monitoring and mapping at all scales from national to local and the ability to understand environmental and ecological processes, is found nowhere else in the Federal Government.”

Temporal Analysis

Temporal analysis and real-time access expand the roles for a geospatial database. The temporal analysis requirement also underpins the key question in the climate direction: What links between climate, land use, and hydrology influence the temporal and spatial characteristics of water resources?

Access to Real-Time Data

Access to real-time geospatial and other data is a rapidly growing requirement for managing the nation’s natural resources. The human health direction identifies a strategic action requiring real-time analysis and challenges the USGS to “develop an online atlas of potential environmental health threats, which consolidates USGS data and information and provides real-time data for researchers and public-health agencies to enhance the Nation’s ability to respond quickly to current threats and anticipate potential future threats.”

Management of natural hazards is also highly dependent on timely data dissemination. The USGS’s vision in terms of hazards expects that “by 2017, the USGS will … significantly expand urban hazard mapping throughout the Nation … and we will have the models, metrics, decision-support tools, and portals that provide intelligent access to remotely sensed data and geospatial information for cost-effective risk-reduction, response, and recovery efforts … [G]eographic methods and tools need to be developed … and intelligent access [provided].” In addition, the energy direction anticipates the need to share information as well as “maintain and update the geological and geophysical databases and geochemical baselines used to develop national and global resource assessments … [and] … assure the data are accessible both internally and externally.” Lastly, the vision for the hazard direction is to have all seismically active areas served whereby “associated maps of shaking level, population density, and susceptibility to landslides will be posted on the Internet within minutes of the determination of the earthquake location and magnitude.”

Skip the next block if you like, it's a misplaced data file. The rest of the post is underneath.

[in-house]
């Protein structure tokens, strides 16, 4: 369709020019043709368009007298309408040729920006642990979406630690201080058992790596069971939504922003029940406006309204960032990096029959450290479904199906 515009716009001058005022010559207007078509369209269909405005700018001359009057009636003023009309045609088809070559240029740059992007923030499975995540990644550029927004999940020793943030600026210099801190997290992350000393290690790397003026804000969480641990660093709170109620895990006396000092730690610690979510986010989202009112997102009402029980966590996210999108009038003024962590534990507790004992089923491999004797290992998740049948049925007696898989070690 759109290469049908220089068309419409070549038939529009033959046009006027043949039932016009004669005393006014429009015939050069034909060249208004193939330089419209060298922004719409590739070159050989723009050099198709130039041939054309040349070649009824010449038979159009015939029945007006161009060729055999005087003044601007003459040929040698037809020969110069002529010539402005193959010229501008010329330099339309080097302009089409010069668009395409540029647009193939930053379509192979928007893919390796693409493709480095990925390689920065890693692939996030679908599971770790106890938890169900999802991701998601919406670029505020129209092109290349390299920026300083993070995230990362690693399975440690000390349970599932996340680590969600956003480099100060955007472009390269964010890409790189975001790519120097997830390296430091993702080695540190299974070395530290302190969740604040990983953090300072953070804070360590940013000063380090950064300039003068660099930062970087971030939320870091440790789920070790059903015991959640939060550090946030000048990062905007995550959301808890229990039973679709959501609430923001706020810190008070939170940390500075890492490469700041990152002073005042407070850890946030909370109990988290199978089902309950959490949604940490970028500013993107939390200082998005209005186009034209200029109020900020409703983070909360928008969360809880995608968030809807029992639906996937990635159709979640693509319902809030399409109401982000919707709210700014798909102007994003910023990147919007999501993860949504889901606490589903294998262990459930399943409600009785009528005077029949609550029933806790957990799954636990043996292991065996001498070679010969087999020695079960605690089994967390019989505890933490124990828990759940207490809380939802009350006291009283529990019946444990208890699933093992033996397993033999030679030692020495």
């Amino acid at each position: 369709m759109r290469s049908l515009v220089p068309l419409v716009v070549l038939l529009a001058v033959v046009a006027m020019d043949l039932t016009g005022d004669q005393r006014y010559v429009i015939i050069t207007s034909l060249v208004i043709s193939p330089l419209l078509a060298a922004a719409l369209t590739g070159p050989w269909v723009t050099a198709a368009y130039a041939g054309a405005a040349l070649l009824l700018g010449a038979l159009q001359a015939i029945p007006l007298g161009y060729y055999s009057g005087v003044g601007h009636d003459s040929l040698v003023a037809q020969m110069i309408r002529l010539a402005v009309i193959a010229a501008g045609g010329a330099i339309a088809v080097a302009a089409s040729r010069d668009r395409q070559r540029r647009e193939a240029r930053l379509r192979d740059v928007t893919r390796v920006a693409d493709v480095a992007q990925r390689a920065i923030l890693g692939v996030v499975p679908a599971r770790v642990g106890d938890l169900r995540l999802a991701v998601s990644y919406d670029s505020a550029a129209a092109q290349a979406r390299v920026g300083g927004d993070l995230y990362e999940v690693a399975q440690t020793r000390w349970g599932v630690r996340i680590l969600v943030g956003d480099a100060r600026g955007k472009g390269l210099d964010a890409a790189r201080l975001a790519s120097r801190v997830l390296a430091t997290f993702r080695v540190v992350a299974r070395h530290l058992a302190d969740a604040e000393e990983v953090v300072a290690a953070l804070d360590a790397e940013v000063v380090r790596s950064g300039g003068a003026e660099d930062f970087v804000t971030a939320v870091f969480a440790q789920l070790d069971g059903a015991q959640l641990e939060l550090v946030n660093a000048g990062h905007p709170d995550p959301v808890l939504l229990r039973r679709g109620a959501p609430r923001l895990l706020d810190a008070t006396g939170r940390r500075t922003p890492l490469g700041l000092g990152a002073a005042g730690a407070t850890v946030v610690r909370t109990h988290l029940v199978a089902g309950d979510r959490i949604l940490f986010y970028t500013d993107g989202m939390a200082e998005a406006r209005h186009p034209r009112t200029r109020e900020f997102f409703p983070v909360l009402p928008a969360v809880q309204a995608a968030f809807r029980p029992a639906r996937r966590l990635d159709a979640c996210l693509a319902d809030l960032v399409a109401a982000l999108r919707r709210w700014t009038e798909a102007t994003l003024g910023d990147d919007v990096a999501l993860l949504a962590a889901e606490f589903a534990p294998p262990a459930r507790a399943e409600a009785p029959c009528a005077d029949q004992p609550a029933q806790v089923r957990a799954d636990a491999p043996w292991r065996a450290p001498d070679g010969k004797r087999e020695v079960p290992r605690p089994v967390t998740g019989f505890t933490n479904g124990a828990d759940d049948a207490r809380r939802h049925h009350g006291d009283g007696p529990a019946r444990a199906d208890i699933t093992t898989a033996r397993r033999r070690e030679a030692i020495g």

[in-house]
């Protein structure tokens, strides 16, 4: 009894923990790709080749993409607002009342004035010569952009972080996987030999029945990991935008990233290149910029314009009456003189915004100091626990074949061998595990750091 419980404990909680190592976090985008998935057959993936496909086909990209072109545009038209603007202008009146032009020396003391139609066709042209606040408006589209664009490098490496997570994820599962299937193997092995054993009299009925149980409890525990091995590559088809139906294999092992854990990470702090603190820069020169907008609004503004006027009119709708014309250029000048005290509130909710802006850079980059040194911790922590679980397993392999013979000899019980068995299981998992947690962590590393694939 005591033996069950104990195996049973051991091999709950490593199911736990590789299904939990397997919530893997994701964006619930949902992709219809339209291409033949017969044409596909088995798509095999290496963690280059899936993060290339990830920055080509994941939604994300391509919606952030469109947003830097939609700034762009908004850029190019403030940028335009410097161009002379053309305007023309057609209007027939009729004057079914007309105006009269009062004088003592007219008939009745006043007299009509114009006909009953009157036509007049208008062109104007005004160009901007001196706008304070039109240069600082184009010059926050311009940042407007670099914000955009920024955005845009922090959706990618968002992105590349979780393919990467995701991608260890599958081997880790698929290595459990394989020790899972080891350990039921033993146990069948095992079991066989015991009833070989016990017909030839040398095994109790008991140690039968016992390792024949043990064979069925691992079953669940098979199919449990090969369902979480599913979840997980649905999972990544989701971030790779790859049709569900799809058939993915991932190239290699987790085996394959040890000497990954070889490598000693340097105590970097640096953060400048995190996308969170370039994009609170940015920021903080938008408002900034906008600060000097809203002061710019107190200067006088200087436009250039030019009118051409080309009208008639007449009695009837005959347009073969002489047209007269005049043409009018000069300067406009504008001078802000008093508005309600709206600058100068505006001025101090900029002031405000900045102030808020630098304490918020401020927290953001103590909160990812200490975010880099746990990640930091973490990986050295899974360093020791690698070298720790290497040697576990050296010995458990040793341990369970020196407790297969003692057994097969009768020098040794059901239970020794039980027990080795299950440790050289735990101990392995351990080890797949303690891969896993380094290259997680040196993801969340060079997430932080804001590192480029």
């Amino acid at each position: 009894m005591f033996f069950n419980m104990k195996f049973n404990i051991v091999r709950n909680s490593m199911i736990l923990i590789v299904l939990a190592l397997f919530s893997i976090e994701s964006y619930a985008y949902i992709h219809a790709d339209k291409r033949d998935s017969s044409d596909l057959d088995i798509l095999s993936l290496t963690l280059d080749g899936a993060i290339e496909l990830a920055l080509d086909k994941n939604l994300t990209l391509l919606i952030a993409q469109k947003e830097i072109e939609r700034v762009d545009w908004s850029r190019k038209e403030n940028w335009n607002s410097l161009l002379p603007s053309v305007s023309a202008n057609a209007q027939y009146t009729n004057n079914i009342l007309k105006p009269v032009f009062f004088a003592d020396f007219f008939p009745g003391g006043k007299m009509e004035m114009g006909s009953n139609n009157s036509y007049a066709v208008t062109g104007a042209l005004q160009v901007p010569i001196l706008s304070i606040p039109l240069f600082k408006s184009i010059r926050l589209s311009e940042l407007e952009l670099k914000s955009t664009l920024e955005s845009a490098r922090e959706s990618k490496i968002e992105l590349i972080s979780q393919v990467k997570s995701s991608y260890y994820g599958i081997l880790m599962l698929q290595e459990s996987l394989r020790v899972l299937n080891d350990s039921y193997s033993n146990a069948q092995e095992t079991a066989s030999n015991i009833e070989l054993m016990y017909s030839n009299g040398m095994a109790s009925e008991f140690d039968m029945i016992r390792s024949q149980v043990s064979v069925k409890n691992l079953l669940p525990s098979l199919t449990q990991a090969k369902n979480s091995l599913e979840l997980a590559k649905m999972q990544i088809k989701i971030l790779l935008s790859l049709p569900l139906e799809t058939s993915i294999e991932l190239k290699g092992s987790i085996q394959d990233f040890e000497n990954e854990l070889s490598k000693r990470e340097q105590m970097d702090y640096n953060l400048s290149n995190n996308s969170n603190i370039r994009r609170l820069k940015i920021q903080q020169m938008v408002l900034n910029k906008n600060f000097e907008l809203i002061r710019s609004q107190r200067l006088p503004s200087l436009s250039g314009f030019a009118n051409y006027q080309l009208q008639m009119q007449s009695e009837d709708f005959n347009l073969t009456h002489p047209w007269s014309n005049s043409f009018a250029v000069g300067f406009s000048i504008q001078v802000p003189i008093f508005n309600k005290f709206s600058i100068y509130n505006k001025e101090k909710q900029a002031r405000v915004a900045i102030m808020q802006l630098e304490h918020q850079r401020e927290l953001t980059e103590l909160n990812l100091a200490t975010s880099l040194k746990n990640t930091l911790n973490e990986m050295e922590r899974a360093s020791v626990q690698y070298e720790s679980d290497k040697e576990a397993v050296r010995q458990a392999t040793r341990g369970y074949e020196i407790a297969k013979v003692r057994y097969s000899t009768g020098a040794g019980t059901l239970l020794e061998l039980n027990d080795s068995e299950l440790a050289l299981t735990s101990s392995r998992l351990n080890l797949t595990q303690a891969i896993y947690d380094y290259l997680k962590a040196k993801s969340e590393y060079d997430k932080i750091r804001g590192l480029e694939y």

The implications of information dissemination are global and multinational—as summarized in USGS’s final vision statement: “An international consensus is developing on the need to leverage recent advances in computer science and related technologies to create a next-generation, integrated science computing and collaboration platform that will be as transformational as the Internet.”

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